Rating Municipal Bonds

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The nation's two oldest bond-rating agencies, Moody's and Standard & Poor's, trace their beginnings to firms that analyzed the finances and public securities of railroad companies. They have long dominated the business of rating corporate and municipal bond issues, but they face increased competition from newer services. Here is a capsule look at the four companies that rate a wide variety of corporate and municipal bonds, including bonds issued by school districts:

Moody's Investors Service

The firm was founded in 1909 by John Moody, a financial analyst and publisher of investment manuals. He developed the series of letter grades to assess the investment quality of various securities. New York City-based Moody's was acquired by the Dun & Bradstreet Corp. in 1962. Today, the firm rates about 56,000 public-finance issues a year. According to The Wall Street Journal, Moody's has revenue of about $350 million a year.

Standard & Poor's Ratings Services

In 1941, Standard Statistics, a company that began issuing bond ratings in 1916, merged with Poor's Publishing to form the Standard & Poor's Corp. The New York City-based company was acquired by the McGraw-Hill Companies Inc. in 1966. It also has annual revenues of about $350 million, according to The Wall Street Journal.

Fitch Investors Service

Fitch was founded in 1922 but remained relatively small until it was acquired by new investors in 1989. The New York City firm has moved aggressively into public-finance ratings and has attracted, in recent years, many school districts that were looking for an alternative to Moody's. The company reported 1995 revenue of $50 million.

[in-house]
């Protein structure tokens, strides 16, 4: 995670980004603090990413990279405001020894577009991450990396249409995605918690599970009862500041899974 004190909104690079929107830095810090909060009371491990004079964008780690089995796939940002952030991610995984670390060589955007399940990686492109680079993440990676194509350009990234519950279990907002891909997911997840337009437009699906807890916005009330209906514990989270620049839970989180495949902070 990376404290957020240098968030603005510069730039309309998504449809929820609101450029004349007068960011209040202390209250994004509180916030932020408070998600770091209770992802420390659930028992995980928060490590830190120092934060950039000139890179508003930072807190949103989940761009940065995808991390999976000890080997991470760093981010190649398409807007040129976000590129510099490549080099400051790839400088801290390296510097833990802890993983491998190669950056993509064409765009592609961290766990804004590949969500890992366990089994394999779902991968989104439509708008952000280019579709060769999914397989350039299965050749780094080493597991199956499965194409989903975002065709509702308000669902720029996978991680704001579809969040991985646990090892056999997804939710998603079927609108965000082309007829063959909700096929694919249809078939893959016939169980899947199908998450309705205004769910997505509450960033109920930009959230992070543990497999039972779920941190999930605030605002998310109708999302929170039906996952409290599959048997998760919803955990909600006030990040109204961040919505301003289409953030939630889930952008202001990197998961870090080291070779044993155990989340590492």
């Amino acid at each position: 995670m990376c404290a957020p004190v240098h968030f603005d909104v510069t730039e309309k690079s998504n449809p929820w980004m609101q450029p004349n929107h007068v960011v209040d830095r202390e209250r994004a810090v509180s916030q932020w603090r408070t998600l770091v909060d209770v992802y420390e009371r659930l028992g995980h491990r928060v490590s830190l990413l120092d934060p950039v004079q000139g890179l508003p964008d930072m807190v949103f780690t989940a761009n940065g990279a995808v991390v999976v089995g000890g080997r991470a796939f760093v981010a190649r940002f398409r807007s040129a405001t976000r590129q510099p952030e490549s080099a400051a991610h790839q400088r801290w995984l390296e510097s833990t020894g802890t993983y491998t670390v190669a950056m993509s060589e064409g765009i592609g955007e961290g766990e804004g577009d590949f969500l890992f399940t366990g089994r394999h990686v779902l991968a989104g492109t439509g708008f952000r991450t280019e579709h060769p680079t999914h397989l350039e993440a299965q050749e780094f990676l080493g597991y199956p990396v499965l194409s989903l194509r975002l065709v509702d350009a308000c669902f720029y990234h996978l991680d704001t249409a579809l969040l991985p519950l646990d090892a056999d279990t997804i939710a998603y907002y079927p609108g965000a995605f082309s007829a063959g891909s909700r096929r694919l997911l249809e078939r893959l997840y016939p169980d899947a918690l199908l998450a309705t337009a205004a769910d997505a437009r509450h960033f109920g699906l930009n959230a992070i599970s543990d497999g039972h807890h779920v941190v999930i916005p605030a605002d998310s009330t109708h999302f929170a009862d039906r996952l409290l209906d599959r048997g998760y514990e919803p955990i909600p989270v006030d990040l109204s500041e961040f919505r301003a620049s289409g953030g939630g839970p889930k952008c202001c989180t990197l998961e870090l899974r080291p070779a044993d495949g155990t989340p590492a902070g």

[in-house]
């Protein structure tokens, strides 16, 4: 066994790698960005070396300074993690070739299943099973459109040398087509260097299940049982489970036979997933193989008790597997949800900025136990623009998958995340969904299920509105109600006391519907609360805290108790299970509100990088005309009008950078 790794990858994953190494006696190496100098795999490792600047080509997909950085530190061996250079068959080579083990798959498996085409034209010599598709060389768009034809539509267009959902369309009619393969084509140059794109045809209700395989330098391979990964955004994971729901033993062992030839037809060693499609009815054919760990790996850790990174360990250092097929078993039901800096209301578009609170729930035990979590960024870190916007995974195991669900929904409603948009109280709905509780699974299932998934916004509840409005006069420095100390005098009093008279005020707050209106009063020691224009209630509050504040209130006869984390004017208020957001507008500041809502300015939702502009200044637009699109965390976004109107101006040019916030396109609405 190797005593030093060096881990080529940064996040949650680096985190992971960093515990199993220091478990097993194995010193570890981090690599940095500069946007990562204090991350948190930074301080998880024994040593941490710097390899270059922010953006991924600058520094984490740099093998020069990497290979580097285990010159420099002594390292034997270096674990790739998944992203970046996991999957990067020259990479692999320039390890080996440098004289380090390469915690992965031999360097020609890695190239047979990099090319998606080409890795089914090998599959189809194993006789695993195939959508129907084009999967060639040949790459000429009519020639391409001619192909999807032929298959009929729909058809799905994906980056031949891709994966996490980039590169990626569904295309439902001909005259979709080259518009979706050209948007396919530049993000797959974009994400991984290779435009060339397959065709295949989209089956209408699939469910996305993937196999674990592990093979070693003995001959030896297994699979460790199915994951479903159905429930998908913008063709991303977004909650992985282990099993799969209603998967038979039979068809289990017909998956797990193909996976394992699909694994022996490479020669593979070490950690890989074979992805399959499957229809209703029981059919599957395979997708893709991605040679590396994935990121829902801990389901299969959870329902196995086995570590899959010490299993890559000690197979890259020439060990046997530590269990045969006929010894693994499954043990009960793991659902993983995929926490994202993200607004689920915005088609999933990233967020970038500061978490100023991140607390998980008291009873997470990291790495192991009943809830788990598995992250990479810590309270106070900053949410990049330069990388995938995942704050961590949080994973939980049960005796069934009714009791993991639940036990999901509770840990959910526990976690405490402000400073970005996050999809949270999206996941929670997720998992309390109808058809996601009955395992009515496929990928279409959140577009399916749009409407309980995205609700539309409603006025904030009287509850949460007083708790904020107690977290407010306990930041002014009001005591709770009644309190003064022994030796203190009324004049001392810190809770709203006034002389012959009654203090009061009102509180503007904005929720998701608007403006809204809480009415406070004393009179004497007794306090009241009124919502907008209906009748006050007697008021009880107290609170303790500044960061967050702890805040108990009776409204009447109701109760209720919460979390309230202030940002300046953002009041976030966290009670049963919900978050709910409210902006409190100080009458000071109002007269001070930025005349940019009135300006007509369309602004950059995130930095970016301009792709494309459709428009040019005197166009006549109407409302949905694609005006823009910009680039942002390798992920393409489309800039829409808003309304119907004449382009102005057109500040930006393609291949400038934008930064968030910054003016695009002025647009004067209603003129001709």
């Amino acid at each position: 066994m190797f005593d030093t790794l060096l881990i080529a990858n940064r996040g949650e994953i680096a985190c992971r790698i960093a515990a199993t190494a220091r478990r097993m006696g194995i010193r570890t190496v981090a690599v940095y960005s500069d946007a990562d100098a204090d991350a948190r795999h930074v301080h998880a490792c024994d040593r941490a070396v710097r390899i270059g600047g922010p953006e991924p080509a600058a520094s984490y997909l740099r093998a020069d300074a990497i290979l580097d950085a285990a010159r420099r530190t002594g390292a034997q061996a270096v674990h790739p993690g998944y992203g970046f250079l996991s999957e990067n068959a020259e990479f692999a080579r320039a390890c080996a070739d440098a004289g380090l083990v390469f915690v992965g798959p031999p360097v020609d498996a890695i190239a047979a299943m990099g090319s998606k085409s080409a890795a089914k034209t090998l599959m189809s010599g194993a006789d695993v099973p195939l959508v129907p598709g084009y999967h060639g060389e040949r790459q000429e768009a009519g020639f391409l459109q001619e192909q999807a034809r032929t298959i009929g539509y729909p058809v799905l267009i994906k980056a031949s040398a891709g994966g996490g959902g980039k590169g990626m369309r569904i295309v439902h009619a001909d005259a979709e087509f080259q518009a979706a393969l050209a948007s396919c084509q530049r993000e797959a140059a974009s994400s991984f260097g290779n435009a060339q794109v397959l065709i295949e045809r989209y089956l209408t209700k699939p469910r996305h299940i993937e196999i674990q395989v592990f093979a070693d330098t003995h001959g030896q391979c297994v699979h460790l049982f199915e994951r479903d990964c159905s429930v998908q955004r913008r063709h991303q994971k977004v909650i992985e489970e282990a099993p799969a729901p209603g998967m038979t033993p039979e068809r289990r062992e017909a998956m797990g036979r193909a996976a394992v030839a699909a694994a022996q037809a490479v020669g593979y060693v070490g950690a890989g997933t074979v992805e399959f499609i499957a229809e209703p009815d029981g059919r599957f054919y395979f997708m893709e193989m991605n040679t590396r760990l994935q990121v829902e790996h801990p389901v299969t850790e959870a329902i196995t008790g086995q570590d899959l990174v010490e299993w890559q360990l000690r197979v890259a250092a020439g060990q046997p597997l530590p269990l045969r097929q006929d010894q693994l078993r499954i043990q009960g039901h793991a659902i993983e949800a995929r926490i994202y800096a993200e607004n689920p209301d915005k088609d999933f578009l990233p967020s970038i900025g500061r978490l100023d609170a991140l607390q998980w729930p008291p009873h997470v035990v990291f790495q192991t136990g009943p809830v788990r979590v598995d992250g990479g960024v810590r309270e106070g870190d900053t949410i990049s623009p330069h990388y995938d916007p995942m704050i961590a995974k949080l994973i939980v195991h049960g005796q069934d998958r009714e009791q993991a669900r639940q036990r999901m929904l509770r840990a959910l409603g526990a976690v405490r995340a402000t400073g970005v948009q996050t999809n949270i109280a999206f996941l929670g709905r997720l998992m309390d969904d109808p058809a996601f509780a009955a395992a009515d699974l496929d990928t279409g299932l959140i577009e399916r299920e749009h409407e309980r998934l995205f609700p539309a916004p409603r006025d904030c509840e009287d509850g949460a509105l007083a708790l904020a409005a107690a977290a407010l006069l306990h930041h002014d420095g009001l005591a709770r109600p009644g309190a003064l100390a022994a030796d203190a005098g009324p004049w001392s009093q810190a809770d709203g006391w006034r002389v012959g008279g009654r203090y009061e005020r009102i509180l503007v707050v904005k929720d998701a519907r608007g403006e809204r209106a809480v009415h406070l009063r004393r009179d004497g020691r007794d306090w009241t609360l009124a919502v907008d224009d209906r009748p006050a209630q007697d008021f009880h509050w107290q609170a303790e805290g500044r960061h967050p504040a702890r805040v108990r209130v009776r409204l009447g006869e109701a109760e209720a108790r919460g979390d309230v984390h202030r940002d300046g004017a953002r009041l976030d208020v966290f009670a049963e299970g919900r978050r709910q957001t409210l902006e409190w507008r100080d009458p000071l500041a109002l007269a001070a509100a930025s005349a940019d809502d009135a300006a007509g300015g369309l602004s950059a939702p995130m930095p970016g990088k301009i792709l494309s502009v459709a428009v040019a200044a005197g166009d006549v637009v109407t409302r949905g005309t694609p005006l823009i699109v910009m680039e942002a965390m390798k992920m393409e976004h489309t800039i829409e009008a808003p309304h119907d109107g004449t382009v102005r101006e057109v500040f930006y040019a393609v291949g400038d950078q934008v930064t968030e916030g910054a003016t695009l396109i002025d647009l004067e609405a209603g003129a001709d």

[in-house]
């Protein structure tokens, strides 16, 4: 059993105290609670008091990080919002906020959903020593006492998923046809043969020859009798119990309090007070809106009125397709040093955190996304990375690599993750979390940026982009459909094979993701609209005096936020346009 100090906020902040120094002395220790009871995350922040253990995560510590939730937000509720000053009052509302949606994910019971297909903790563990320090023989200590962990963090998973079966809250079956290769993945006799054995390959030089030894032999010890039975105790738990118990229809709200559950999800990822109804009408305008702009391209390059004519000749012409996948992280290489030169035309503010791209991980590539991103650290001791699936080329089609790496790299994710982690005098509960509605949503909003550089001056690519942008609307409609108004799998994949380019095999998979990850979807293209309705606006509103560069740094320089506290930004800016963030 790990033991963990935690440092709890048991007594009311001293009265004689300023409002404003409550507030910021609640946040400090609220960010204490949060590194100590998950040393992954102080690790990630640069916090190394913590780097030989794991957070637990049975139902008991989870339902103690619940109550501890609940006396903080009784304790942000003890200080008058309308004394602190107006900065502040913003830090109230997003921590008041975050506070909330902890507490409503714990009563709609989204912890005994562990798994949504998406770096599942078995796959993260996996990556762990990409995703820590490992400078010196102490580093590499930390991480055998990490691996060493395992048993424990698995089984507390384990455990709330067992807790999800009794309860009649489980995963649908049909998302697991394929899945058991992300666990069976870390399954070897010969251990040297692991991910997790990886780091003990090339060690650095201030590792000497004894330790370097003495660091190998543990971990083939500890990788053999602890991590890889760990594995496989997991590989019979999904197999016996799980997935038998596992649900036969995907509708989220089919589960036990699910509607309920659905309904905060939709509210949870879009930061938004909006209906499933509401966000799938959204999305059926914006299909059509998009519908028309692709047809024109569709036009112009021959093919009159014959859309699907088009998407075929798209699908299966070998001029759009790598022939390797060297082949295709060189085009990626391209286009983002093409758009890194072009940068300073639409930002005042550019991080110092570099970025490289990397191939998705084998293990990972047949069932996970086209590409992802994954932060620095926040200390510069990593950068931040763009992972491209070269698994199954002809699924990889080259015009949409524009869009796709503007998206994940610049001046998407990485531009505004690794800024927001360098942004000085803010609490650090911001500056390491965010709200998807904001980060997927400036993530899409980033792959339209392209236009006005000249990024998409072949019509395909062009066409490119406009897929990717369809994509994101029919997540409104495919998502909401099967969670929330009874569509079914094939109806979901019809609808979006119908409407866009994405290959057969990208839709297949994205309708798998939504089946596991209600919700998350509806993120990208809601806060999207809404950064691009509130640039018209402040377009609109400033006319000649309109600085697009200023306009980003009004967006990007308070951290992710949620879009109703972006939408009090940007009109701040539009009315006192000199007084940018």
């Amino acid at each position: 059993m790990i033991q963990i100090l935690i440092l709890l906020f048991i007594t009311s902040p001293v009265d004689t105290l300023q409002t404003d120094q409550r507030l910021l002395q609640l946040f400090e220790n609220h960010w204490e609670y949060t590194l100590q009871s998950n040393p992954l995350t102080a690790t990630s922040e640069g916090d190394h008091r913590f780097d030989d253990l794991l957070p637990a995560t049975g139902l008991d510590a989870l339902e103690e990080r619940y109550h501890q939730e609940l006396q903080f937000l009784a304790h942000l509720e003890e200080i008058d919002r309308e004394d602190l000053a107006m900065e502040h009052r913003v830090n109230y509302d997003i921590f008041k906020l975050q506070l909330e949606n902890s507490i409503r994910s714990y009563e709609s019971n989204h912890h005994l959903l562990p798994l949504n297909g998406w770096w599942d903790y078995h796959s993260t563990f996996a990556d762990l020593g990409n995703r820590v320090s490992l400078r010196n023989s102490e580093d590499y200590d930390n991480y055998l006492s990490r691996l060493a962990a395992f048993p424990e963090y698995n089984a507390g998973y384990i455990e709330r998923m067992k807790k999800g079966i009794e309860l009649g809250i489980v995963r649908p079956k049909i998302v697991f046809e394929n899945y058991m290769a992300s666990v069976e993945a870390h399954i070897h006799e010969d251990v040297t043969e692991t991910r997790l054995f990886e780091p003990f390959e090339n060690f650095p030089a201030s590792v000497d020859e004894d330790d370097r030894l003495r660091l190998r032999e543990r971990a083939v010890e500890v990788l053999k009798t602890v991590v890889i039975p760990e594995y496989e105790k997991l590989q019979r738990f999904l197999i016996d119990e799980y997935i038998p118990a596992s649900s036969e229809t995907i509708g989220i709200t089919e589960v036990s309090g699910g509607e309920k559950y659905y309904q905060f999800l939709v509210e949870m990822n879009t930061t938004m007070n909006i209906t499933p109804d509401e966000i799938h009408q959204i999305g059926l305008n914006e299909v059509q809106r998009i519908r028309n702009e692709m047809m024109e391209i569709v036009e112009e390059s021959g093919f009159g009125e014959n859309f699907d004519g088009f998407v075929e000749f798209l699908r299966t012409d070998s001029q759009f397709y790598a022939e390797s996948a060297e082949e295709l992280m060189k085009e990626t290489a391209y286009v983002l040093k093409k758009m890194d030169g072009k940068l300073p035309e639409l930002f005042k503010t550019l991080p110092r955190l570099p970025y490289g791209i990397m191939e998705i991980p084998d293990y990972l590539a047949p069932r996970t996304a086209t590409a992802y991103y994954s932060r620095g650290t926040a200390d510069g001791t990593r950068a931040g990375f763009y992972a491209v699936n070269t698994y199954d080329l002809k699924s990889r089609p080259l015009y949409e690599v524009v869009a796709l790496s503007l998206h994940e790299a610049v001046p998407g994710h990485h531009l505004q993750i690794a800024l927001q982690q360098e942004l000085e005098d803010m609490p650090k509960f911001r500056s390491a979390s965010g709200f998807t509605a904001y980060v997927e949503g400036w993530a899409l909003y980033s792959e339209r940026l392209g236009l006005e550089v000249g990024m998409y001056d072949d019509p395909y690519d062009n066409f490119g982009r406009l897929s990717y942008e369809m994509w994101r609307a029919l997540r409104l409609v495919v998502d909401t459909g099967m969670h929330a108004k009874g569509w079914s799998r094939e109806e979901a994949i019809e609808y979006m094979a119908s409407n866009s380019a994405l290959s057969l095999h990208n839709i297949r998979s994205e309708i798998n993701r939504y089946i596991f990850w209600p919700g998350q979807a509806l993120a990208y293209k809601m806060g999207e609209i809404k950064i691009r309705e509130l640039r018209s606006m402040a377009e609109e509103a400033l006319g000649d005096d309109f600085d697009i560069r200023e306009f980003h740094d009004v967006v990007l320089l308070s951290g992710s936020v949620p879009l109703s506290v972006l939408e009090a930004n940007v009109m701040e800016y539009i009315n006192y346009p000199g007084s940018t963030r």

Duff & Phelps Credit Rating Co.

Although it is much less of a player in rating municipal bonds, Chicago-based Duff & Phelps rates school district debt and other public-finance issues on request. The company had revenue of $46 million in 1995.

Moody's Standard & Poor's,
Fitch, Duff & Phelps

Investment Grade


Bonds are of the highest quality, with the lowest investment risk.


High quality, but slightly more long-term risk than top-grade bonds.


High-medium quality, but revenue sources may be susceptible to changing economic conditions.


Medium quality, repayment ability currently adequate but may be unreliable over the long term.

Speculative Grade


Lower-medium quality bonds that are currently well-protected but include long-term risk.


Speculative bonds that meet repayment but are at risk of default.


Poor-quality bonds that are at short-term risk of default.


Highly speculative, may already be in default.


Lowest-rated, with poor prospects of gaining any investment standing.

  • D

    Bonds in default.

  • Moody's does not have a grade below C.

    Tax-exempt securities issued by school districts and other governmental agencies, known as municipal bonds, are rated by private, independent credit-rating agencies based on the degree of financial risk associated with the investments. The higher the bond rating, the lower the risk to investors and the lower the interest rate for the bonds. A lower interest rate results in savings to a district's taxpayers. At left is a comparison of the bond-rating grades used by Moody's and those used by Standard & Poor's, Fitch, and Duff & Phelps, as well as a description of what the grades mean. Each company's criteria for assigning a rating vary somewhat. Also, the firms make additional distinctions within categories below Aaa/AAA. Moody's uses numerical ratings (1,2,3), while Standard & Poor's, Fitch, and Duff & Phelps use a plus or minus sign.

    SOURCE: Ratings companies.

Vol. 15, Issue 39

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